A second 'enquiry agent', Mr Roy Pocklington, who had been employed by McDonald's to infiltrate London Greenpeace said he had attended at least 26 meetings and events of LGP between October 1989 and June 1990. Questioned by Mr Rampton QC as to the group's attitude to McDonald's, Mr Pocklington said "The group felt that McDonald's were somewhat sinister, somewhat exploitative, and their attitude was one of disgust and dislike for McDonald's". He said that people in the group appeared sincere in their beliefs. He said that the group was friendly and open but that in order to continue attending meetings he felt "it would be beneficial to show willing and help out where I could in the office". He had therefore volunteered to help answer letters sent to the group, including on one occasion spending 8 hours in the Greenpeace office writing replies, and enclosing anti-McDonald's leaflets, including the anti-McDonald's Factsheet.
Mr Pocklington agreed that he had prearranged to leave meetings talking to certain individuals in order that they could be followed home, and that he had provided a parcel of baby clothes for Mr Morris' son, in "an attempt to discover Mr Morris' address".
Further, Ms Brandford had visited areas in Goias where McDonald's have admitted only very recently (in a statement from Roberto Morganti, the Director of McDonald's local hamburger manufacturers, Braslo Ltd) that they STILL obtain their beef - especially along the River Araguaia and its tributaries. She had travelled extensively in this region (including towns named by Mr Morganti such as Jucara, Aruana, Britania, S. Miguel do Araguaia, Porangatu, Novo Mundo and Crixas etc) and testified that in the early 1970s it was an area of Amazonian tropical rainforest. Ms Brandford had witnessed it being cleared and burned for cattle ranching from the mid-1970s up to the mid-1980s (with indigenous people being forced out). She said forest clearances continue, but at a slower pace.
This evidence, based on McDonald's own information which the Defendants finally forced the company to disclose after 3 years of legal applications, completely nails once and for all the Corporation's lies distributed to the public worldwide about never using any beef raised on ex-rainforest or recently-cleared ex-rainforest land.
In April, the Judge handed down his ruling in which McDonald's were allowed to amend their Statement of Claim (their original case against Helen Steel and Dave Morris). Previously, McDonald's case regarding the distribution of the London Greenpeace Factsheet had always been that the two Defendants were responsible for the handing out of the leaflet on a handful of specific occasions in 1989/90.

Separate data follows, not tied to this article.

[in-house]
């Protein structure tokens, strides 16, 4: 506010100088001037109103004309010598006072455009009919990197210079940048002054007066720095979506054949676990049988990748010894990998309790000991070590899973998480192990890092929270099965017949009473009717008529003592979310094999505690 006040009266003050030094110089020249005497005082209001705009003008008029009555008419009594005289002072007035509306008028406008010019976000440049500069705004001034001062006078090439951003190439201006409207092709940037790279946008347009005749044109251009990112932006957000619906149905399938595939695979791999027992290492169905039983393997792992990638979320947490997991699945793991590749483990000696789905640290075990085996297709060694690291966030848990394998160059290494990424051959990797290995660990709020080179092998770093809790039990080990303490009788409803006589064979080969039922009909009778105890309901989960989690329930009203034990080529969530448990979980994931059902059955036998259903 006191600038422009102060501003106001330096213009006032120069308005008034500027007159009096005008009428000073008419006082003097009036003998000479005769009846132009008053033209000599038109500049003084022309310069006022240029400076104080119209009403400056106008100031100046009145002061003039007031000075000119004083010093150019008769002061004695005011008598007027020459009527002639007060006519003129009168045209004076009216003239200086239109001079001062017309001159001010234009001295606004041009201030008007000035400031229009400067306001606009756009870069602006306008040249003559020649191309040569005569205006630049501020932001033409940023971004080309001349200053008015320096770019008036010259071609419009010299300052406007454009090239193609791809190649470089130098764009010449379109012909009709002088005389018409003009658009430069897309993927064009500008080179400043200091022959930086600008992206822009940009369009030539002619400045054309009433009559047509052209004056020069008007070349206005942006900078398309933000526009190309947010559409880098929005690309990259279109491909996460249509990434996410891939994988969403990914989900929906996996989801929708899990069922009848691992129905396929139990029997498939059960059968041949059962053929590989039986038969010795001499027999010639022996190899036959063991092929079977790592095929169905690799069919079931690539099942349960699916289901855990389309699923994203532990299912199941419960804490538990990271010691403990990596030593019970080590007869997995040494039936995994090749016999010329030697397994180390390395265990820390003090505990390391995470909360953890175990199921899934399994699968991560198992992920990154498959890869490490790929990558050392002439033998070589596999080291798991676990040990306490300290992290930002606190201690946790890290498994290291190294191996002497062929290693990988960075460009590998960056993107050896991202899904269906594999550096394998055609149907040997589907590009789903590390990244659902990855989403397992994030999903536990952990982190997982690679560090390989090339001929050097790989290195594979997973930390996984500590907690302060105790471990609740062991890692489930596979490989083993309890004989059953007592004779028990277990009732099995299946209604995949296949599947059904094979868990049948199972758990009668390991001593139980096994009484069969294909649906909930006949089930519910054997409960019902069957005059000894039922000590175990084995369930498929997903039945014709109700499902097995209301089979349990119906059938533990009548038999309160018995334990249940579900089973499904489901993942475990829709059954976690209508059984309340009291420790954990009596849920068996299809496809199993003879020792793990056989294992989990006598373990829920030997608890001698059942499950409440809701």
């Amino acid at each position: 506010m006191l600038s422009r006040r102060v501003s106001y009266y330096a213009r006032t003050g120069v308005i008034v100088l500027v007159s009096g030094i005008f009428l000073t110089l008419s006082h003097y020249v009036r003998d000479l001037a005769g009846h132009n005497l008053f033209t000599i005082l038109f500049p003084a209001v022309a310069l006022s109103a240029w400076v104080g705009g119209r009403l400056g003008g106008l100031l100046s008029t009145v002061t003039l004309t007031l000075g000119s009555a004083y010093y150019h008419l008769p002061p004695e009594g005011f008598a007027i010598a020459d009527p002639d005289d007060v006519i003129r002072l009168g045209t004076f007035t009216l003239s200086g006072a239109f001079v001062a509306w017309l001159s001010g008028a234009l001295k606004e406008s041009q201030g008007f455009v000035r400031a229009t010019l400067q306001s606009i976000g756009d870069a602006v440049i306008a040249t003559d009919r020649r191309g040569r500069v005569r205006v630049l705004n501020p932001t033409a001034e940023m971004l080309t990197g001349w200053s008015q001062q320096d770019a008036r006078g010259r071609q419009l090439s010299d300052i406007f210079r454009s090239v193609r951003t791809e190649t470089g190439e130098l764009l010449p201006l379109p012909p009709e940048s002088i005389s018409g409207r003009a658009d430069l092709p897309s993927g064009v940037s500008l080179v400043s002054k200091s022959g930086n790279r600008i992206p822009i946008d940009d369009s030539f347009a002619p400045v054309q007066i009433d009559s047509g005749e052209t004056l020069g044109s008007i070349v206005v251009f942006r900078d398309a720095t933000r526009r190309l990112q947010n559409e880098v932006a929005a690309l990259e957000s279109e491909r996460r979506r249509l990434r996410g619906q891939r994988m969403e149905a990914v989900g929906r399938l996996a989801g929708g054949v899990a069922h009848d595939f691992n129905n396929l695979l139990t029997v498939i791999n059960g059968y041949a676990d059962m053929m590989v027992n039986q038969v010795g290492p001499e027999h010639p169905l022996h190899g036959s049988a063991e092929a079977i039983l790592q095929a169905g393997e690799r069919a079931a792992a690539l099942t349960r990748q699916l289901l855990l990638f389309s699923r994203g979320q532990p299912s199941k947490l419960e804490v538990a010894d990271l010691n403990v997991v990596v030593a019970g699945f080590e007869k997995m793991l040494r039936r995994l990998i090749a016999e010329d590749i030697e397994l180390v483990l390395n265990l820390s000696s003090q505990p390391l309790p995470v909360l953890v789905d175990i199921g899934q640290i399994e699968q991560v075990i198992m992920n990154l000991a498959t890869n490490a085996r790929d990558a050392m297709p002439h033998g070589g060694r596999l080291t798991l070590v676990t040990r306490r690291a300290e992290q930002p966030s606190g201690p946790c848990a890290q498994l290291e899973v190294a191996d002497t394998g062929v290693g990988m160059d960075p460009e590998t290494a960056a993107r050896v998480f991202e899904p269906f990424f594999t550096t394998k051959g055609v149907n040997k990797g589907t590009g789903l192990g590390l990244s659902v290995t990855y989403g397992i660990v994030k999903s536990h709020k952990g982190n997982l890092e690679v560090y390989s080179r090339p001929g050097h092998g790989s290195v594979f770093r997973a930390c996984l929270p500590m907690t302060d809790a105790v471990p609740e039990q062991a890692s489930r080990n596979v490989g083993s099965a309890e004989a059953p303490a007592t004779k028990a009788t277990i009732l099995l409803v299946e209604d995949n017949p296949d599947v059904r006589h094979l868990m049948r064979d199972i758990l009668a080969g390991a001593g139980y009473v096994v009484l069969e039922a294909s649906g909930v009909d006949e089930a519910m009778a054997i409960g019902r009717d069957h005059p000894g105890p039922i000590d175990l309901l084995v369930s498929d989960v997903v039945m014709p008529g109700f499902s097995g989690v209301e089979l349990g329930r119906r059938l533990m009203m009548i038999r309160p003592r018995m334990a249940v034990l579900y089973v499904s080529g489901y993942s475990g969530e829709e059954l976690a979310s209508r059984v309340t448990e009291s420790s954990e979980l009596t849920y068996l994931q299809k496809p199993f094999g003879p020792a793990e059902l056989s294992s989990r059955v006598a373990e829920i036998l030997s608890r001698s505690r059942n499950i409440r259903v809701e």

The supposed evidence for this rests entirely on company security representatives and the testimony of four of the infiltrators sent into London Greenpeace by McDonald's. Now, the Judge has allowed McDonald's to amend their case to claim that the Defendants, by virtue of their involvement in London Greenpeace, were responsible for the production and distribution of the Factsheet 'wheresoever and whensoever' it had taken place! The Defendants are appealing against this ruling and are awaiting a date to appear before the Court of Appeal. This is the Defendants' sixth application to the Court of Appeal.
The Judge also ruled that the Defendants could amend THEIR Defence to claim that, because McDonald's infiltrators had been actively involved in the group and had helped to circulate the Factsheet, McDonald's had consented to its distribution.
However, the Judge disallowed the Defendants' amendment that McDonald's had consented to publication of the Factsheet by virtue of their failure to take any action to stop its distribution until over three and a half years after the company first became aware of it. (Contrary to their frequent claims in the media, McDonald's never wrote to London Greenpeace, nor to anybody involved with the group, about the Factsheet until they served writs on the Defendants in September 1990.)
The McLibel Support Campaign was set up to generate solidarity and financial backing for the McLibel Defendants, who are not themselves responsible for Campaign publicity. The Campaign is also supportive of, but independent from, general, worldwide, grassroots anti-McDonald's activities and protests.